Controlling Machines and Processes - Using either control mechanisms or direct physical activity to operate machines or processes (not including computers or vehicles).

Interacting With Computers - Using computers and computer systems (including hardware and software) to program, write software, set up functions, enter data, or process information.

Updating and Using Relevant Knowledge - Keeping up-to-date technically and applying new knowledge to your job.

Thinking Creatively - Developing, designing, or creating new applications, ideas, relationships, systems, or products, including artistic contributions.

Processing Information - Compiling, coding, categorizing, calculating, tabulating, auditing, or verifying information or data.

Drafting, Laying Out, and Specifying Technical Devices, Parts, and Equipment - Providing documentation, detailed instructions, drawings, or specifications to tell others about how devices, parts, equipment, or structures are to be fabricated, constructed, assembled, modified, maintained, or used.

Organizing, Planning, and Prioritizing Work - Developing specific goals and plans to prioritize, organize, and accomplish your work.

Analyzing Data or Information - Identifying the underlying principles, reasons, or facts of information by breaking down information or data into separate parts.

Estimating the Quantifiable Characteristics of Products, Events, or Information - Estimating sizes, distances, and quantities; or determining time, costs, resources, or materials needed to perform a work activity.

Handling and Moving Objects - Using hands and arms in handling, installing, positioning, and moving materials, and manipulating things.

Establishing and Maintaining Interpersonal Relationships - Developing constructive and cooperative working relationships with others, and maintaining them over time.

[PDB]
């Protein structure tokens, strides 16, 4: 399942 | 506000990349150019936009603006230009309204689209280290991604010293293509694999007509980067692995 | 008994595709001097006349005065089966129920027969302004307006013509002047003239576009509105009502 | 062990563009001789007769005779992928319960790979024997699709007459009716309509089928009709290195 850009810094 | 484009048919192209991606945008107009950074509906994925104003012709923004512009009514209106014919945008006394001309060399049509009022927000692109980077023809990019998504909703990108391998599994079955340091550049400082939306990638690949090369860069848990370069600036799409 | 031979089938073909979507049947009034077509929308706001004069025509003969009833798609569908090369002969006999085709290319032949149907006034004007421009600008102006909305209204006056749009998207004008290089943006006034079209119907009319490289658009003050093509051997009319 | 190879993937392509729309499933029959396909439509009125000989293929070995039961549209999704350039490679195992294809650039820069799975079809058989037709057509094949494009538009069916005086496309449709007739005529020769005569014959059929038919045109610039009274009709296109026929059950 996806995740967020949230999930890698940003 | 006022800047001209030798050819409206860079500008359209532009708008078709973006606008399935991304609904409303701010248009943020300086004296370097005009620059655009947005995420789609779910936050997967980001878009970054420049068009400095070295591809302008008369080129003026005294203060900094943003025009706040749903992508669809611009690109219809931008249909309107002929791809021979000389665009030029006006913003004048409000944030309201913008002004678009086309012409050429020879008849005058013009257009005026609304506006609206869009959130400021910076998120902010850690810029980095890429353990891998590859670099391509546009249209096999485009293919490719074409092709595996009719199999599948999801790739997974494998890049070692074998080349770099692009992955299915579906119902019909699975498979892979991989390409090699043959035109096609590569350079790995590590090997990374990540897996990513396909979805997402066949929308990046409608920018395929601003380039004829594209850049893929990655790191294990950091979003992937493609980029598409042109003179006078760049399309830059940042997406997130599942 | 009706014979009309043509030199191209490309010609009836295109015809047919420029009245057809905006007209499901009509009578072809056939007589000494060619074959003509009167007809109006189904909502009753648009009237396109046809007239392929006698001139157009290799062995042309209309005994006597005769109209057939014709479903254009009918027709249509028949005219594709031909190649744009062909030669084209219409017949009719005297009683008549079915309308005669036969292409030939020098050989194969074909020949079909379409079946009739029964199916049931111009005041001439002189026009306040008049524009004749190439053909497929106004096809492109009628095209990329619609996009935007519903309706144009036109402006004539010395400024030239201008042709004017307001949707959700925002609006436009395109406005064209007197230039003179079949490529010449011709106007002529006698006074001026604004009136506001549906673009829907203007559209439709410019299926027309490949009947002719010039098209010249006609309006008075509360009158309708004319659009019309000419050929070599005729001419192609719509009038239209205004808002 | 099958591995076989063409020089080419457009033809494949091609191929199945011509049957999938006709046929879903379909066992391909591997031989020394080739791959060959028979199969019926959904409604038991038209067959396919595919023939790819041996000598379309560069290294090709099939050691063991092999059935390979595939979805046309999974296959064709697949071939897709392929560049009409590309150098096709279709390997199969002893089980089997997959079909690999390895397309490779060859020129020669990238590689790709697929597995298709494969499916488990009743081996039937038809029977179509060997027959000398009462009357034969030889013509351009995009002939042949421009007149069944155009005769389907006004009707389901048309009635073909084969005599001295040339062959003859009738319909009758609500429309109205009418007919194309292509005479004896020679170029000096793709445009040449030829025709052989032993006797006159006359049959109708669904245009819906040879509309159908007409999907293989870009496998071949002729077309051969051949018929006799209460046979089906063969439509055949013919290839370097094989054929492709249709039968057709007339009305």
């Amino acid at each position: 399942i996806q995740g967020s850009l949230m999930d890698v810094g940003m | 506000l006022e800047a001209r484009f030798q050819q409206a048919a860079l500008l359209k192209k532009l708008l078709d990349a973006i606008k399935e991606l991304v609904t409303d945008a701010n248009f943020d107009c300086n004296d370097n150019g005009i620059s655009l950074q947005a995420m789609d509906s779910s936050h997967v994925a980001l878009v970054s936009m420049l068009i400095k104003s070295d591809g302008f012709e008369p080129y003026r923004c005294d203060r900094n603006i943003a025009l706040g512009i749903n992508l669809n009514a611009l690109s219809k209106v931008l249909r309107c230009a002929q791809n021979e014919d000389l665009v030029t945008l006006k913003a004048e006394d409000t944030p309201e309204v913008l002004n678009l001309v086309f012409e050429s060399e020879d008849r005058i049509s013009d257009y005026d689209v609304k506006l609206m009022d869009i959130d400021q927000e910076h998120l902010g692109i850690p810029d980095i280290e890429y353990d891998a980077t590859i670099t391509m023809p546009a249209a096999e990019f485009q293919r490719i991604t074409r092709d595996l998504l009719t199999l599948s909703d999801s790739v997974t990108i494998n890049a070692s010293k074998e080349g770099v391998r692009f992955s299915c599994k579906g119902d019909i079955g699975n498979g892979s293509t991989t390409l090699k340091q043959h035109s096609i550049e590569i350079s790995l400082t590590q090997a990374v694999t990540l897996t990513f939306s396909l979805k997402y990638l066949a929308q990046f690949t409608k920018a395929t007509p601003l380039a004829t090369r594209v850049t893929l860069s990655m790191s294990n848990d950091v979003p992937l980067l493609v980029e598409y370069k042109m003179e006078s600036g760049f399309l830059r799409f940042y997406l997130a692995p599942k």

Provide Consultation and Advice to Others - Providing guidance and expert advice to management or other groups on technical, systems-, or process-related topics.

Repairing and Maintaining Mechanical Equipment - Servicing, repairing, adjusting, and testing machines, devices, moving parts, and equipment that operate primarily on the basis of mechanical (not electronic) principles.

Training and Teaching Others - Identifying the educational needs of others, developing formal educational or training programs or classes, and teaching or instructing others.

Judging the Qualities of Things, Services, or People - Assessing the value, importance, or quality of things or people.

Performing General Physical Activities - Performing physical activities that require considerable use of your arms and legs and moving your whole body, such as climbing, lifting, balancing, walking, stooping, and handling of materials.

Repairing and Maintaining Electronic Equipment - Servicing, repairing, calibrating, regulating, fine-tuning, or testing machines, devices, and equipment that operate primarily on the basis of electrical or electronic (not mechanical) principles.

Operating Vehicles, Mechanized Devices, or Equipment - Running, maneuvering, navigating, or driving vehicles or mechanized equipment, such as forklifts, passenger vehicles, aircraft, or water craft.

Coordinating the Work and Activities of Others - Getting members of a group to work together to accomplish tasks.

Developing Objectives and Strategies - Establishing long-range objectives and specifying the strategies and actions to achieve them.

Interpreting the Meaning of Information for Others - Translating or explaining what information means and how it can be used.

Communicating with Persons Outside Organization - Communicating with people outside the organization, representing the organization to customers, the public, government, and other external sources. This information can be exchanged in person, in writing, or by telephone or e-mail.

Developing and Building Teams - Encouraging and building mutual trust, respect, and cooperation among team members.

Coaching and Developing Others - Identifying the developmental needs of others and coaching, mentoring, or otherwise helping others to improve their knowledge or skills.

Guiding, Directing, and Motivating Subordinates - Providing guidance and direction to subordinates, including setting performance standards and monitoring performance.

Scheduling Work and Activities - Scheduling events, programs, and activities, as well as the work of others.

Holland Code Chart for a Process Technician